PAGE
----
The Master of an oil tanker who says she was “just doing her job” has received the highest IMO bravery recognition for saving the lives of seven fishermen from a sinking fishing boat during a tumultuous storm in the Bay of Bengal in June 2015.
“It is every seafarer’s and Master’s solemn duty and obligation to save souls in distress at sea. I just did what a seafarer should do for a fellow soul in distress at sea. Yes, it was an instant decision, but not without assessing the risks involved. I just did my duty,” said Captain Radhika Menon, Master of the oil products tanker Sampurna Swarajya.
She was speaking after IMO Secretary-General Kitack Lim presented her with the 2016 IMO Award for Exceptional Bravery at Sea on Monday (21 November), during an emotional ceremony.
Captain Menon is the first female captain in the Indian Merchant Navy and the first female to receive the IMO Award for Exceptional Bravery at Sea.
Captain Menon was nominated for the award by the Government of India, for her great determination and courage in leading the difficult rescue operation to save all seven fishermen from the fishing boat Durgamma. The boat was adrift following engine failure and loss of anchor in severe weather. Food and water had been washed away and they were surviving on ice from the cold storage.
Through wave heights of more than 25 feet, winds of more than 60 knots and heavy rain, on 22 June 2015, the second officer on the Sampurna Swarajya spotted the boat 2.5 kilometres away, off the coast of Gopalpur, Orissa.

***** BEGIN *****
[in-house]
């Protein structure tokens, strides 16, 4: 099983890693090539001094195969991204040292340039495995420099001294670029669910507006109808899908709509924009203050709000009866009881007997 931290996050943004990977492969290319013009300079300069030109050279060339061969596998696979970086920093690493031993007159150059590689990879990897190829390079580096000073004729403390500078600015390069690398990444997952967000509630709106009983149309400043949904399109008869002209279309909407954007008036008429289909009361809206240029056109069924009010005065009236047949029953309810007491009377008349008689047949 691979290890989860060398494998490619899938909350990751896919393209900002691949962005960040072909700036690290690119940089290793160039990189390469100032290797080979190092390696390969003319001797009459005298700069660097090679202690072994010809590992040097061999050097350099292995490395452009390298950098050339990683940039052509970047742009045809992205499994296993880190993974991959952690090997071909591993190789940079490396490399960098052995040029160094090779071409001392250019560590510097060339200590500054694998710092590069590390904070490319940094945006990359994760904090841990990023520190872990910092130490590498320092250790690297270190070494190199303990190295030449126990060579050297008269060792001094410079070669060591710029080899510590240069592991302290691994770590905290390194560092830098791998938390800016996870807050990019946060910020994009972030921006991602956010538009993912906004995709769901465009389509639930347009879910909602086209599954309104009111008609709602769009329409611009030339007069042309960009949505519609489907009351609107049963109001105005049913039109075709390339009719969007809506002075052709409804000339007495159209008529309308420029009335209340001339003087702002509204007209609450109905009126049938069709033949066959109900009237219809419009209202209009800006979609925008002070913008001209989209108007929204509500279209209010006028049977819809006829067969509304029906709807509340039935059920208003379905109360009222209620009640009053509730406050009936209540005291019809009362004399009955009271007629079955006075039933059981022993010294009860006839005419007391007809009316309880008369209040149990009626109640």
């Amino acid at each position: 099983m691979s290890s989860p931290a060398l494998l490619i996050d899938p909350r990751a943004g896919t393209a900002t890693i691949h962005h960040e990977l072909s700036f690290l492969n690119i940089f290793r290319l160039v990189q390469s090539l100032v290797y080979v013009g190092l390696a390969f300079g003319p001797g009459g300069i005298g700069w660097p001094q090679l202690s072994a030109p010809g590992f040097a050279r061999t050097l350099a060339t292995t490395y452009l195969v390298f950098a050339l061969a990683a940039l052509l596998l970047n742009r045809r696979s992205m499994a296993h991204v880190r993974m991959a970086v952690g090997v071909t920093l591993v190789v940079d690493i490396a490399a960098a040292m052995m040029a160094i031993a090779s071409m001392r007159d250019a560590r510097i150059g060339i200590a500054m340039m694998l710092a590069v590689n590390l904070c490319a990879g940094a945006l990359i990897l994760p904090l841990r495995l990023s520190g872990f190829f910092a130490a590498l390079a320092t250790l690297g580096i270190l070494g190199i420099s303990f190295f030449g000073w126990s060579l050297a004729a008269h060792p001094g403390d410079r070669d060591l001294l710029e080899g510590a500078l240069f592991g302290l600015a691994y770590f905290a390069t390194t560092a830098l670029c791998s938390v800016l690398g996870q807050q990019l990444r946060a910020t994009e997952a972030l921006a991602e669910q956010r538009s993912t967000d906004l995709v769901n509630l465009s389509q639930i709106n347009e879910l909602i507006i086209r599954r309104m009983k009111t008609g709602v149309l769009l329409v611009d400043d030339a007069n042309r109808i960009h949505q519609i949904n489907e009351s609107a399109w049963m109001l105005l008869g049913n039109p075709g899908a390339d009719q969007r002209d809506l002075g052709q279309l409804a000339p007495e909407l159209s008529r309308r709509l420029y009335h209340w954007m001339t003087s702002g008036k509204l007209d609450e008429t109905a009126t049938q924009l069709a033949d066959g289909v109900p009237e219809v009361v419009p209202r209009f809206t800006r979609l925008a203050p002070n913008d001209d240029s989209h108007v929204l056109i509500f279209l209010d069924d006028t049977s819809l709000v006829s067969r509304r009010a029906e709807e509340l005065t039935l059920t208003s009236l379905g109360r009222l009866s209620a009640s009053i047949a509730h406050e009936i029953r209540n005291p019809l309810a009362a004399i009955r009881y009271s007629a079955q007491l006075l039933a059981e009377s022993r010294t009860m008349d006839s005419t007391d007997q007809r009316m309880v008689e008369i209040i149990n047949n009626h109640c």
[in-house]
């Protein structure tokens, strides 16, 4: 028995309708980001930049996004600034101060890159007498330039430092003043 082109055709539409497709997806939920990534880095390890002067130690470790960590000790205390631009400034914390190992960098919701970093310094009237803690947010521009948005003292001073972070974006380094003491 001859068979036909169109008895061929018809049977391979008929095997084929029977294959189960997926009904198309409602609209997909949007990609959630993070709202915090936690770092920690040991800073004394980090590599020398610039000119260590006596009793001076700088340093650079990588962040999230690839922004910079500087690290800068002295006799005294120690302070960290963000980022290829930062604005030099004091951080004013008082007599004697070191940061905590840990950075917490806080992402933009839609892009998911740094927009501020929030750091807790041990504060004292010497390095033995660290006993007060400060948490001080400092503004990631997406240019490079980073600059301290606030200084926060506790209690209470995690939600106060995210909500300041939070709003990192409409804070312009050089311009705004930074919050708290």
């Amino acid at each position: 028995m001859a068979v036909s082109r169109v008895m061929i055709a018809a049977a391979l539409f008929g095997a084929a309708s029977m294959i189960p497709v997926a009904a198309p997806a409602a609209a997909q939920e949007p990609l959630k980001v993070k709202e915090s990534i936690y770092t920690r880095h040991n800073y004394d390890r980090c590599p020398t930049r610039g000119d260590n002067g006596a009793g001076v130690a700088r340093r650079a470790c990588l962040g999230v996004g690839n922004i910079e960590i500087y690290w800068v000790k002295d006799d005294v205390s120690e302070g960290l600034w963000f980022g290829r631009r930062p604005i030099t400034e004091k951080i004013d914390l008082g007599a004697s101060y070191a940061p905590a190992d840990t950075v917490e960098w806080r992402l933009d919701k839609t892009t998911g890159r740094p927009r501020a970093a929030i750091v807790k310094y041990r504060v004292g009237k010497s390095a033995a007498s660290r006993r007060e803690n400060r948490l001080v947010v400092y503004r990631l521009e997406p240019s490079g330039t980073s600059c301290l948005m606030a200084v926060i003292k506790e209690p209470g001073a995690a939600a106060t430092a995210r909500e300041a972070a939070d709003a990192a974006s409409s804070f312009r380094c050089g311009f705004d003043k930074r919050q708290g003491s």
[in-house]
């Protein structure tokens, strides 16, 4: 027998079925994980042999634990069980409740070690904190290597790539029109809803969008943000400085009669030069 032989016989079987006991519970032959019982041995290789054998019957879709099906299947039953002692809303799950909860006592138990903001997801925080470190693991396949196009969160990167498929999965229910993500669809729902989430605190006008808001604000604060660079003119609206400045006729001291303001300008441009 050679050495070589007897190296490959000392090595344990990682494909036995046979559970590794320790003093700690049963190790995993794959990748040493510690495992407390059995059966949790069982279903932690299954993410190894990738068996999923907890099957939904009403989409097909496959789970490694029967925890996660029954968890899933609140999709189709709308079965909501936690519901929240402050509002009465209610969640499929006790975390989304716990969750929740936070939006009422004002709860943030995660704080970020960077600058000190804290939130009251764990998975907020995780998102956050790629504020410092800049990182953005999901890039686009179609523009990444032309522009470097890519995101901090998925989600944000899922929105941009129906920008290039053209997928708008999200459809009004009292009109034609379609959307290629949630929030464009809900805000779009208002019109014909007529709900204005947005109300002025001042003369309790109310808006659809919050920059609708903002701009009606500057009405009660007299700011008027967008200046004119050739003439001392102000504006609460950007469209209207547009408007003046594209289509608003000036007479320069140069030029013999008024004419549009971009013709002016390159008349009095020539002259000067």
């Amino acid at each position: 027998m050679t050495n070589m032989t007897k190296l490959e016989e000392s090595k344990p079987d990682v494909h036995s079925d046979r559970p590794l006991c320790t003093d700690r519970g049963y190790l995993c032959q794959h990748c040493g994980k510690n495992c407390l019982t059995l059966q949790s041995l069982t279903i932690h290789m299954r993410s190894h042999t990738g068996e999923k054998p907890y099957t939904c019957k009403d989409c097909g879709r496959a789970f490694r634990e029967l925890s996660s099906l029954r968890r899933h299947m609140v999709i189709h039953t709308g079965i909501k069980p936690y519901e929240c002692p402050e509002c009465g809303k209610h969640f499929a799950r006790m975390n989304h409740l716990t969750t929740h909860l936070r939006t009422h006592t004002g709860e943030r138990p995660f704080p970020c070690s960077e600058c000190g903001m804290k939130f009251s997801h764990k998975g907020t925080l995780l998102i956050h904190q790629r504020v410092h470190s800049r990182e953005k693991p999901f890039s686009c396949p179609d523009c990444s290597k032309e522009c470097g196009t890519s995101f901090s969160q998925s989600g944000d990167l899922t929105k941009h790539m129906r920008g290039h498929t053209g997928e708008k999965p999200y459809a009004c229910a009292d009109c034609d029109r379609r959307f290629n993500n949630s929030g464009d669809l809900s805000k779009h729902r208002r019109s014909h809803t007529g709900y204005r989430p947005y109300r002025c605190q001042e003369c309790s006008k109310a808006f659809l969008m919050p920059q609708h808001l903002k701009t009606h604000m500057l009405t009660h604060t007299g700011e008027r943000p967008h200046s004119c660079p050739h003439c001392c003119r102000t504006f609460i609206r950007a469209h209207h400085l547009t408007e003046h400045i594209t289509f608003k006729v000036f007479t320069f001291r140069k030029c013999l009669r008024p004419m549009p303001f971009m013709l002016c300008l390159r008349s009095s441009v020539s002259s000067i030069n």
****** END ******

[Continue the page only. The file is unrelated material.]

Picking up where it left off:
Captain Menon immediately ordered a rescue operation, utilising the pilot ladder and with life jackets and buoys on standby. It took three arduous attempts in the lashing wind and rain and heavy swells, before all seven weak and starving fishermen, aged from 15 to 50 years old, were brought to safety on board the ship.
Their families had already given them up for dead and were preparing for their funeral rites. But thanks to the rescue, led by Captain Menon, they were reunited with their loved ones a few days later.
Rescued fisherman Dasari Danayya, speaking in his home town of Kakinada, Andhra Pradesh, said that without Captain Menon, they would not be alive.
“We could do nothing except wipe the tears from our eyes. Madam appeared as a goddess, and saved our lives,” he told The Shipping Corporation of India, in a video broadcast during the ceremony.
Captain Menon began her seafaring career as a radio officer and progressed to being a deck officer and later was appointed as Master of the Sampurna Swarajya.